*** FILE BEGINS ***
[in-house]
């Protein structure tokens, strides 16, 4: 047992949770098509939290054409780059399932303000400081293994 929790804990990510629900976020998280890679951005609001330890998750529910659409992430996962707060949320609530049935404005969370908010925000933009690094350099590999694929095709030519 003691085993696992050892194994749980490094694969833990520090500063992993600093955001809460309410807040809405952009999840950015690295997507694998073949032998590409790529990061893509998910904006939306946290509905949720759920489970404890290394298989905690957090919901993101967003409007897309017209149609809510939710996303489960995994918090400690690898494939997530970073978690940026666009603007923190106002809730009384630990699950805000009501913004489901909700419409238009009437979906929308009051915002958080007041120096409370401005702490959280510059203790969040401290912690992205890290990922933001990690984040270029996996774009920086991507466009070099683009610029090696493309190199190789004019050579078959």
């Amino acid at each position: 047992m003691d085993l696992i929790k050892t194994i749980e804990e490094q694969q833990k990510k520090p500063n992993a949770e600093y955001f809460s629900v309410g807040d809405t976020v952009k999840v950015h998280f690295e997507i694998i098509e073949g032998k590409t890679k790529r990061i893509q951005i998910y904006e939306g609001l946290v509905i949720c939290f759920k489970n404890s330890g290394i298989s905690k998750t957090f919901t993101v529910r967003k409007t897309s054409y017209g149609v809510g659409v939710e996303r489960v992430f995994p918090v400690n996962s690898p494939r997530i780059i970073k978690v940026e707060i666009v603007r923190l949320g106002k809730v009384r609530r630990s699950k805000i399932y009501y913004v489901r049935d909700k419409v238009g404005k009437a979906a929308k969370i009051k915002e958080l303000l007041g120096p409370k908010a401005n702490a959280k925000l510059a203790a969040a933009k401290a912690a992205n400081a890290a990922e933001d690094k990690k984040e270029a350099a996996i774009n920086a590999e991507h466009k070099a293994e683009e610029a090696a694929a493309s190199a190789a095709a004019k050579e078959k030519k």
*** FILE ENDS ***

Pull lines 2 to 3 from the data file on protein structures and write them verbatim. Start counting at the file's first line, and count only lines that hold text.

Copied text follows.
């Protein structure tokens, strides 16, 4: 047992949770098509939290054409780059399932303000400081293994 929790804990990510629900976020998280890679951005609001330890998750529910659409992430996962707060949320609530049935404005969370908010925000933009690094350099590999694929095709030519 003691085993696992050892194994749980490094694969833990520090500063992993600093955001809460309410807040809405952009999840950015690295997507694998073949032998590409790529990061893509998910904006939306946290509905949720759920489970404890290394298989905690957090919901993101967003409007897309017209149609809510939710996303489960995994918090400690690898494939997530970073978690940026666009603007923190106002809730009384630990699950805000009501913004489901909700419409238009009437979906929308009051915002958080007041120096409370401005702490959280510059203790969040401290912690992205890290990922933001990690984040270029996996774009920086991507466009070099683009610029090696493309190199190789004019050579078959």
């Amino acid at each position: 047992m003691d085993l696992i929790k050892t194994i749980e804990e490094q694969q833990k990510k520090p500063n992993a949770e600093y955001f809460s629900v309410g807040d809405t976020v952009k999840v950015h998280f690295e997507i694998i098509e073949g032998k590409t890679k790529r990061i893509q951005i998910y904006e939306g609001l946290v509905i949720c939290f759920k489970n404890s330890g290394i298989s905690k998750t957090f919901t993101v529910r967003k409007t897309s054409y017209g149609v809510g659409v939710e996303r489960v992430f995994p918090v400690n996962s690898p494939r997530i780059i970073k978690v940026e707060i666009v603007r923190l949320g106002k809730v009384r609530r630990s699950k805000i399932y009501y913004v489901r049935d909700k419409v238009g404005k009437a979906a929308k969370i009051k915002e958080l303000l007041g120096p409370k908010a401005n702490a959280k925000l510059a203790a969040a933009k401290a912690a992205n400081a890290a990922e933001d690094k990690k984040e270029a350099a996996i774009n920086a590999e991507h466009k070099a293994e683009e610029a090696a694929a493309s190199a190789a095709a004019k050579e078959k030519k």